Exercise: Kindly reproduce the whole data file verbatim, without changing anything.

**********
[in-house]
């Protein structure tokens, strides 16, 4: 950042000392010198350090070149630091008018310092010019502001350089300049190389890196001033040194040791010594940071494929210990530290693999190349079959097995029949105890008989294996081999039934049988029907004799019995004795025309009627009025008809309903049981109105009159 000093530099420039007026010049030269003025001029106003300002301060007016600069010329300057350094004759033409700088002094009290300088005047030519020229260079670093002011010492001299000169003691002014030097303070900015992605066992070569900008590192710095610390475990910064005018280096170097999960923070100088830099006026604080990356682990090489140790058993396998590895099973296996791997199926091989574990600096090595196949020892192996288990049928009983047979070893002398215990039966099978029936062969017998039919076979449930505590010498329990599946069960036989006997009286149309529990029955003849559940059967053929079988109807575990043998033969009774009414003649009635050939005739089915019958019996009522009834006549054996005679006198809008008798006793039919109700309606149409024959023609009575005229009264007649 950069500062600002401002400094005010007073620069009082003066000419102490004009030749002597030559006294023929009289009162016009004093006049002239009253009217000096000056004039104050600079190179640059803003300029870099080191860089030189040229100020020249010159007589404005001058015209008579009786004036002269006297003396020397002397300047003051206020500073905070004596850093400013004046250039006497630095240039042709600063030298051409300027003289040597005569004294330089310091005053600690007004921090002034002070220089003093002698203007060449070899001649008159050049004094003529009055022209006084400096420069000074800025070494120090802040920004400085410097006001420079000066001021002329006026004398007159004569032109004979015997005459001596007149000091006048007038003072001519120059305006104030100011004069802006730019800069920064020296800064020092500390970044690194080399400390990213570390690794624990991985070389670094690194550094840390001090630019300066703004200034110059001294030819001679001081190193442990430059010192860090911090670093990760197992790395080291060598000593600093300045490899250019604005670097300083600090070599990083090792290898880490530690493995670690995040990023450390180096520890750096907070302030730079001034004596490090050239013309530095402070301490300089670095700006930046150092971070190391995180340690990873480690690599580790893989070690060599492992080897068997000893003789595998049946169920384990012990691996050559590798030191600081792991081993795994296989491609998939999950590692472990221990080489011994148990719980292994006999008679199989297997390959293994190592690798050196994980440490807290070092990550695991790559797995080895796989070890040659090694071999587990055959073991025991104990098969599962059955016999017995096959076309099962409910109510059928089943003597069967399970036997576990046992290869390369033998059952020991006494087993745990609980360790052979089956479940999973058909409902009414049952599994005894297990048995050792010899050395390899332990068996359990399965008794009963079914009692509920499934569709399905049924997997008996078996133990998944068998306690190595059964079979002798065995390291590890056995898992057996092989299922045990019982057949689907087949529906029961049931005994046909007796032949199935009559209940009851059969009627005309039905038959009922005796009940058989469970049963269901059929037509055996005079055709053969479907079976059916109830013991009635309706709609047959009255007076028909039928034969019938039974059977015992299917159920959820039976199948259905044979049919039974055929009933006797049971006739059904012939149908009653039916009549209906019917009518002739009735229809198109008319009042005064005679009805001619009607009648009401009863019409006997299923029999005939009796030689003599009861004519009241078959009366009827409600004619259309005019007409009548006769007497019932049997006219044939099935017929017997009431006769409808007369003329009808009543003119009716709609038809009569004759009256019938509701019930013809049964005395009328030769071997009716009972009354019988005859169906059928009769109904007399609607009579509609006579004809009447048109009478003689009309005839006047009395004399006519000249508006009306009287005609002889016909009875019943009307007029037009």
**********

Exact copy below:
[in-house]
């Protein structure tokens, strides 16, 4: 950042000392010198350090070149630091008018310092010019502001350089300049190389890196001033040194040791010594940071494929210990530290693999190349079959097995029949105890008989294996081999039934049988029907004799019995004795025309009627009025008809309903049981109105009159 000093530099420039007026010049030269003025001029106003300002301060007016600069010329300057350094004759033409700088002094009290300088005047030519020229260079670093002011010492001299000169003691002014030097303070900015992605066992070569900008590192710095610390475990910064005018280096170097999960923070100088830099006026604080990356682990090489140790058993396998590895099973296996791997199926091989574990600096090595196949020892192996288990049928009983047979070893002398215990039966099978029936062969017998039919076979449930505590010498329990599946069960036989006997009286149309529990029955003849559940059967053929079988109807575990043998033969009774009414003649009635050939005739089915019958019996009522009834006549054996005679006198809008008798006793039919109700309606149409024959023609009575005229009264007649 950069500062600002401002400094005010007073620069009082003066000419102490004009030749002597030559006294023929009289009162016009004093006049002239009253009217000096000056004039104050600079190179640059803003300029870099080191860089030189040229100020020249010159007589404005001058015209008579009786004036002269006297003396020397002397300047003051206020500073905070004596850093400013004046250039006497630095240039042709600063030298051409300027003289040597005569004294330089310091005053600690007004921090002034002070220089003093002698203007060449070899001649008159050049004094003529009055022209006084400096420069000074800025070494120090802040920004400085410097006001420079000066001021002329006026004398007159004569032109004979015997005459001596007149000091006048007038003072001519120059305006104030100011004069802006730019800069920064020296800064020092500390970044690194080399400390990213570390690794624990991985070389670094690194550094840390001090630019300066703004200034110059001294030819001679001081190193442990430059010192860090911090670093990760197992790395080291060598000593600093300045490899250019604005670097300083600090070599990083090792290898880490530690493995670690995040990023450390180096520890750096907070302030730079001034004596490090050239013309530095402070301490300089670095700006930046150092971070190391995180340690990873480690690599580790893989070690060599492992080897068997000893003789595998049946169920384990012990691996050559590798030191600081792991081993795994296989491609998939999950590692472990221990080489011994148990719980292994006999008679199989297997390959293994190592690798050196994980440490807290070092990550695991790559797995080895796989070890040659090694071999587990055959073991025991104990098969599962059955016999017995096959076309099962409910109510059928089943003597069967399970036997576990046992290869390369033998059952020991006494087993745990609980360790052979089956479940999973058909409902009414049952599994005894297990048995050792010899050395390899332990068996359990399965008794009963079914009692509920499934569709399905049924997997008996078996133990998944068998306690190595059964079979002798065995390291590890056995898992057996092989299922045990019982057949689907087949529906029961049931005994046909007796032949199935009559209940009851059969009627005309039905038959009922005796009940058989469970049963269901059929037509055996005079055709053969479907079976059916109830013991009635309706709609047959009255007076028909039928034969019938039974059977015992299917159920959820039976199948259905044979049919039974055929009933006797049971006739059904012939149908009653039916009549209906019917009518002739009735229809198109008319009042005064005679009805001619009607009648009401009863019409006997299923029999005939009796030689003599009861004519009241078959009366009827409600004619259309005019007409009548006769007497019932049997006219044939099935017929017997009431006769409808007369003329009808009543003119009716709609038809009569004759009256019938509701019930013809049964005395009328030769071997009716009972009354019988005859169906059928009769109904007399609607009579509609006579004809009447048109009478003689009309005839006047009395004399006519000249508006009306009287005609002889016909009875019943009307007029037009």